Photo by Sonja Brzostowicz
At last a Saturday morning dawned cold and clear, and we enjoyed perfect conditions on our downhill-all-the-way mountain walk from Strinilas to Lafki, followed by the ever-brilliant feast at Stamatis Taverna. A slight hiccup occurred when we encountered a large herd of rather aggressive and sharp-horned ginger cows, but we were able to avoid them by scrambling down a rocky bank. Thereafter, we were followed by a tiny kid (goat not child!), alone and desperate to belong to a herd – any herd – which was being violently rebuffed by the cows. The little one followed us to the end of the track, then walked nicely on a lead as far as the cars. One of our group took her home (not for Easter!).
My mind went back to a previous Lafki walk, in 2002 I think (was that when the Euro came in? It seems like the distant past.). A breakfast TV programme had contacted me to arrange a meeting with some ex-pats to record our opinion about the new currency. But they were arriving on Saturday morning and leaving in the evening. But I would be leading our walk.
So I suggested that they join the walk from Lafki, and take this opportunity to speak to lots of other ex-pats, with some wonderful scenery footage to be got as well. They agreed, and I provided them with a detailed description of how to get to Lafki, with special emphasis on the crucial turning to Spartillas just after Ipsos. Since they had acquired a Greek-speaking Englishman from Athens as ‘gofer’, I assumed that they would be in the care of a responsible person.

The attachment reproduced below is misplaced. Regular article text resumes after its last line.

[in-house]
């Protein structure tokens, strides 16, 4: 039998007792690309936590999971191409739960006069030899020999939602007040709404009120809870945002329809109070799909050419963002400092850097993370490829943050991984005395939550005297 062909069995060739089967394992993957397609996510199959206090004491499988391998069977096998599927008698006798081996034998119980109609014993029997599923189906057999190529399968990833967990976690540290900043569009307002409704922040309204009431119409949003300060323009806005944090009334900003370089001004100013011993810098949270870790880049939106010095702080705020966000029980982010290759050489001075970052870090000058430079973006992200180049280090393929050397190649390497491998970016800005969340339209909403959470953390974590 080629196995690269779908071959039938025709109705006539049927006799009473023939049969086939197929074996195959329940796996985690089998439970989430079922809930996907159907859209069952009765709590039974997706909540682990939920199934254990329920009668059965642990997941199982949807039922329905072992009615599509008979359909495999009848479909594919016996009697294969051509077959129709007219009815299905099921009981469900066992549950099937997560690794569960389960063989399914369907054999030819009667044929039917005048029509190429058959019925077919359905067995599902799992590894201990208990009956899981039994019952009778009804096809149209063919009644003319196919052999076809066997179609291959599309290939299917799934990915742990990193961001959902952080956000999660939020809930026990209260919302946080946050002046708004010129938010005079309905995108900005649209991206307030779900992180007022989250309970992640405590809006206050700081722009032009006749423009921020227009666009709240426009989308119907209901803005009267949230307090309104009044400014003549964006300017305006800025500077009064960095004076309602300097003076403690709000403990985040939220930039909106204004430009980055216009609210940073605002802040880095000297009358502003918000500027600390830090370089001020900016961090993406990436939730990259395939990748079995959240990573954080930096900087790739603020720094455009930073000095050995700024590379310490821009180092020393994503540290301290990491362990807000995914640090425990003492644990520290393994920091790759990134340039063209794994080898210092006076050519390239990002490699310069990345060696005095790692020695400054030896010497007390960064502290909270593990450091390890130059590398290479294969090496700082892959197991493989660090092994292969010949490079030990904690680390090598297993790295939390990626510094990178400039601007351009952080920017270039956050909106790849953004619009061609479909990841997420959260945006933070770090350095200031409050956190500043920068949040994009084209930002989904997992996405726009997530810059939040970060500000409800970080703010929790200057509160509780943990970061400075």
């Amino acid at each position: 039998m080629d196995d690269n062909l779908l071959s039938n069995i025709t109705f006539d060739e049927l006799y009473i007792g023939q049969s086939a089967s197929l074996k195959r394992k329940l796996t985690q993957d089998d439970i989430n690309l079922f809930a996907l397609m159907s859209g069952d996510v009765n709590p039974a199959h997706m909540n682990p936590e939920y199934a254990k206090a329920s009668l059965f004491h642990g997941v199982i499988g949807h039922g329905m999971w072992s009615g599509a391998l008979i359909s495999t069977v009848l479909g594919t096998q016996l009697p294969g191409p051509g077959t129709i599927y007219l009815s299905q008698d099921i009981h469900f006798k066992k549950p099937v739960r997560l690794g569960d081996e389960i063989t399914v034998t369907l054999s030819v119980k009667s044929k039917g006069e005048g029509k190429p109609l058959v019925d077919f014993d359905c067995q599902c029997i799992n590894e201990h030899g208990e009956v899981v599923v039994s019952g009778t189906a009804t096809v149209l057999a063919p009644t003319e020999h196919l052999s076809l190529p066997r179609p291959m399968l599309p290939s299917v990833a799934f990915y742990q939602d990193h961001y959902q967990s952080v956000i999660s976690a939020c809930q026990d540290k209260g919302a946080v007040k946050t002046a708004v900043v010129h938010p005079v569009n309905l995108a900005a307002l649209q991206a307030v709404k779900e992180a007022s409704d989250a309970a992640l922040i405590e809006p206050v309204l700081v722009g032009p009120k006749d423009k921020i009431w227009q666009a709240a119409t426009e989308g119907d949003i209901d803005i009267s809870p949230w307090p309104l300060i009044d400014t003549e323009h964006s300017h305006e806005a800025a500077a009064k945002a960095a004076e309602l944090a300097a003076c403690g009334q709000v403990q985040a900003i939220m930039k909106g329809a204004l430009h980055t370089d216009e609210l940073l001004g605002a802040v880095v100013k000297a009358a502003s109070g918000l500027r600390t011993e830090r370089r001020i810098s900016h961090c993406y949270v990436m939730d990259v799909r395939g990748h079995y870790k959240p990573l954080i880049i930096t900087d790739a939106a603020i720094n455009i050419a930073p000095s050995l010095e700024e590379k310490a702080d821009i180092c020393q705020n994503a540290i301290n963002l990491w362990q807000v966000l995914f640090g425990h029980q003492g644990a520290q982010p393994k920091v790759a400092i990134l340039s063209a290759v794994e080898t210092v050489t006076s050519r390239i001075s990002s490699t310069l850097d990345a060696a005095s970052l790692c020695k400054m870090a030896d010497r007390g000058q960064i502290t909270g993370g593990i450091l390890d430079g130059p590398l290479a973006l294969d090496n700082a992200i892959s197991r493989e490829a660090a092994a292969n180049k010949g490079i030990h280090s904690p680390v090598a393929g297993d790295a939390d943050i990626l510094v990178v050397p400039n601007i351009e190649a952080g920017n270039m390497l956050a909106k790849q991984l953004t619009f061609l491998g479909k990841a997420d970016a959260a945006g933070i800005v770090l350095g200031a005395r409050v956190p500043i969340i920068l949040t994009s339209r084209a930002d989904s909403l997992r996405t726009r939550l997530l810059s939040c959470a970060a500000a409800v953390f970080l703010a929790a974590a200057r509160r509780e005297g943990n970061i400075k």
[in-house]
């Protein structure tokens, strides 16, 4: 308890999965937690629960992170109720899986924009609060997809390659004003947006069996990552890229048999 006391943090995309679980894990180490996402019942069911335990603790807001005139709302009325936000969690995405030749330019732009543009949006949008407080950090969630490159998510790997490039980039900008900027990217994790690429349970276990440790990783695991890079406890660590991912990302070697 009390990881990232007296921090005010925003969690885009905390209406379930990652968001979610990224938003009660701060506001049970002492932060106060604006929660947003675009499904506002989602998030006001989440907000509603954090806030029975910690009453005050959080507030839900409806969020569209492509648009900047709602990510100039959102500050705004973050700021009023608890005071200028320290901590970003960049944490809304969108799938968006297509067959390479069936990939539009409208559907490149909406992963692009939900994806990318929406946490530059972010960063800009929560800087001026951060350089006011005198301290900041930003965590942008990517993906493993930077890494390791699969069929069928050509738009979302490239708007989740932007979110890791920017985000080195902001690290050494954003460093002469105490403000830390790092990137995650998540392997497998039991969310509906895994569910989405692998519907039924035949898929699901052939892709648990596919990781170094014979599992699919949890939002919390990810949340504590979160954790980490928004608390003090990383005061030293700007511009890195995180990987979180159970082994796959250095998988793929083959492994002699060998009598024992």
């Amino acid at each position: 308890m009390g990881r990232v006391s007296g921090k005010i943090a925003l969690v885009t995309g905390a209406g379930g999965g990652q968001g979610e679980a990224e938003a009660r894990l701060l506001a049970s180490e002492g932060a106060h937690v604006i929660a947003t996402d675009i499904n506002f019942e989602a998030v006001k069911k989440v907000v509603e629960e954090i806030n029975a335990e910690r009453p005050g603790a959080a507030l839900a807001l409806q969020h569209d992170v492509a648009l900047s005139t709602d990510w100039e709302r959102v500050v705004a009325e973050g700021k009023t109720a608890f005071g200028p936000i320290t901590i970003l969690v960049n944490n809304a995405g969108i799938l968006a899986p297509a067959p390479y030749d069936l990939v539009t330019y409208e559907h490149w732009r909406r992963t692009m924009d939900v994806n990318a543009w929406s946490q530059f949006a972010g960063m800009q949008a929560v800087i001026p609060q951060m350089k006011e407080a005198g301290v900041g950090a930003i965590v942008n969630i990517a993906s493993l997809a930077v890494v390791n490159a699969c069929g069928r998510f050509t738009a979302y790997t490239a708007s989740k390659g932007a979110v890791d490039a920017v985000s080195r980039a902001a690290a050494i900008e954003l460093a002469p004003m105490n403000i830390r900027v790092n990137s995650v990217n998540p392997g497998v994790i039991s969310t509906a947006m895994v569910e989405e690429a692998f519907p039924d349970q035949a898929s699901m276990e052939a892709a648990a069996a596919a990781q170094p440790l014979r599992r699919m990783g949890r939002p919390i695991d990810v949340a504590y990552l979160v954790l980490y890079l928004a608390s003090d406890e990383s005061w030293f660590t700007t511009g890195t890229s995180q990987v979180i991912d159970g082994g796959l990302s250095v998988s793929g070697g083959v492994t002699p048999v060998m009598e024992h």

We walkers met at Lafki, and we waited… and waited… and waited.
Finally – mobile signals being more limited in this days – I got through to them from the Lafki phone box. Where are you? I asked. The answer came back: somewhere called Kalami. DUH! They had missed that crucial turning!
I carefully explained to the gofer how to get to Lafki from Kalami.
Then we waited… and waited… and waited, far longer than the time it should have taken for them to arrive. I called again, and the conversation went something like this:
Me: Where are you?
Gofer: In Lafki.
Me: No, you’re not. We’re in Lafki and you’re not here.
Gofer: Maybe we’re in a different part of Lafki…
Me: No, it’s a blink-and-you’ll-miss-it village. Can you describe your surroundings?
Gofer: Well, we’re standing beside a sign that says Petalia.
Me: You’re in Petalia then. Lafki’s the next village along. What led you to believe you were in Lafki when the sign reads Petalia?
Gofer: I thought the village must have two names… This chappie should not have been allowed out on his own, let alone in charge of a TV crew from the BBC!
And the burning question is: How is it that the BBC has funds to fly out a crew to a Greek island (via Athens) for a two minute report on breakfast TV, when its budget doesn’t stretch to a MAP?